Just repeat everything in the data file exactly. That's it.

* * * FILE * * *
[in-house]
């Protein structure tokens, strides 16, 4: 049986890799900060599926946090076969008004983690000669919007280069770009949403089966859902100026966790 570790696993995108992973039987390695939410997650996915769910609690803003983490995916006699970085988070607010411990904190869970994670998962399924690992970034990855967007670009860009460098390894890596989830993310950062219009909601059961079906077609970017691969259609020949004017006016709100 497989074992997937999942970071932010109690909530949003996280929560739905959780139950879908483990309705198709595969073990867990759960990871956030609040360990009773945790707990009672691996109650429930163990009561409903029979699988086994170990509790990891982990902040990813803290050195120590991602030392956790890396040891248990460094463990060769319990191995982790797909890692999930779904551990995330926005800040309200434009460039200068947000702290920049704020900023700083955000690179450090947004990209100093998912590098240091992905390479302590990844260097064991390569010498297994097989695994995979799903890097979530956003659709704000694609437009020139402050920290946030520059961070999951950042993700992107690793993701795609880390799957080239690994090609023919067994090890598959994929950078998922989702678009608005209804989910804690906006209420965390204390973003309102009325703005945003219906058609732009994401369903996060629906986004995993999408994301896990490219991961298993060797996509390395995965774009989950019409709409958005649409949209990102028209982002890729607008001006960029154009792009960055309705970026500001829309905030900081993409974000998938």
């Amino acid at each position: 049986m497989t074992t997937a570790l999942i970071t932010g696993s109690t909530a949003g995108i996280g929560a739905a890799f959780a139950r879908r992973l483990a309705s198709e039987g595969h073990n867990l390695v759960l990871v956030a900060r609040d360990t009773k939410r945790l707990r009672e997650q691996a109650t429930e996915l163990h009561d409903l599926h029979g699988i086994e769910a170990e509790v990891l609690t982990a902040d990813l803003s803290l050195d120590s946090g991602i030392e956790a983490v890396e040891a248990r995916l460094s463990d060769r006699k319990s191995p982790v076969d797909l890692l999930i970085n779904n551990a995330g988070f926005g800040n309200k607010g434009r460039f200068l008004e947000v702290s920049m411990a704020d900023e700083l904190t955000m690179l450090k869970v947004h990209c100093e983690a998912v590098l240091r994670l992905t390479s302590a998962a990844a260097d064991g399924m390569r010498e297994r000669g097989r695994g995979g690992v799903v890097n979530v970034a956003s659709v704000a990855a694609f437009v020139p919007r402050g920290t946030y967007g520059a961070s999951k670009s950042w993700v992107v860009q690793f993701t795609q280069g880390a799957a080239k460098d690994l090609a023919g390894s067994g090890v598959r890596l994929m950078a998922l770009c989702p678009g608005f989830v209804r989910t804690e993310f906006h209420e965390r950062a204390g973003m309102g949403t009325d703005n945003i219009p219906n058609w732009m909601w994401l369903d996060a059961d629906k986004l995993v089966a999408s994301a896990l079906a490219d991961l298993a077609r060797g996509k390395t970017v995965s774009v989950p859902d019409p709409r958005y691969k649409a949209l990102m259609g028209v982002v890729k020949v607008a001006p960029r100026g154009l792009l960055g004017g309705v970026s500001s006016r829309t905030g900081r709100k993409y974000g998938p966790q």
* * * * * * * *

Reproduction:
[in-house]
């Protein structure tokens, strides 16, 4: 049986890799900060599926946090076969008004983690000669919007280069770009949403089966859902100026966790 570790696993995108992973039987390695939410997650996915769910609690803003983490995916006699970085988070607010411990904190869970994670998962399924690992970034990855967007670009860009460098390894890596989830993310950062219009909601059961079906077609970017691969259609020949004017006016709100 497989074992997937999942970071932010109690909530949003996280929560739905959780139950879908483990309705198709595969073990867990759960990871956030609040360990009773945790707990009672691996109650429930163990009561409903029979699988086994170990509790990891982990902040990813803290050195120590991602030392956790890396040891248990460094463990060769319990191995982790797909890692999930779904551990995330926005800040309200434009460039200068947000702290920049704020900023700083955000690179450090947004990209100093998912590098240091992905390479302590990844260097064991390569010498297994097989695994995979799903890097979530956003659709704000694609437009020139402050920290946030520059961070999951950042993700992107690793993701795609880390799957080239690994090609023919067994090890598959994929950078998922989702678009608005209804989910804690906006209420965390204390973003309102009325703005945003219906058609732009994401369903996060629906986004995993999408994301896990490219991961298993060797996509390395995965774009989950019409709409958005649409949209990102028209982002890729607008001006960029154009792009960055309705970026500001829309905030900081993409974000998938």
């Amino acid at each position: 049986m497989t074992t997937a570790l999942i970071t932010g696993s109690t909530a949003g995108i996280g929560a739905a890799f959780a139950r879908r992973l483990a309705s198709e039987g595969h073990n867990l390695v759960l990871v956030a900060r609040d360990t009773k939410r945790l707990r009672e997650q691996a109650t429930e996915l163990h009561d409903l599926h029979g699988i086994e769910a170990e509790v990891l609690t982990a902040d990813l803003s803290l050195d120590s946090g991602i030392e956790a983490v890396e040891a248990r995916l460094s463990d060769r006699k319990s191995p982790v076969d797909l890692l999930i970085n779904n551990a995330g988070f926005g800040n309200k607010g434009r460039f200068l008004e947000v702290s920049m411990a704020d900023e700083l904190t955000m690179l450090k869970v947004h990209c100093e983690a998912v590098l240091r994670l992905t390479s302590a998962a990844a260097d064991g399924m390569r010498e297994r000669g097989r695994g995979g690992v799903v890097n979530v970034a956003s659709v704000a990855a694609f437009v020139p919007r402050g920290t946030y967007g520059a961070s999951k670009s950042w993700v992107v860009q690793f993701t795609q280069g880390a799957a080239k460098d690994l090609a023919g390894s067994g090890v598959r890596l994929m950078a998922l770009c989702p678009g608005f989830v209804r989910t804690e993310f906006h209420e965390r950062a204390g973003m309102g949403t009325d703005n945003i219009p219906n058609w732009m909601w994401l369903d996060a059961d629906k986004l995993v089966a999408s994301a896990l079906a490219d991961l298993a077609r060797g996509k390395t970017v995965s774009v989950p859902d019409p709409r958005y691969k649409a949209l990102m259609g028209v982002v890729k020949v607008a001006p960029r100026g154009l792009l960055g004017g309705v970026s500001s006016r829309t905030g900081r709100k993409y974000g998938p966790q």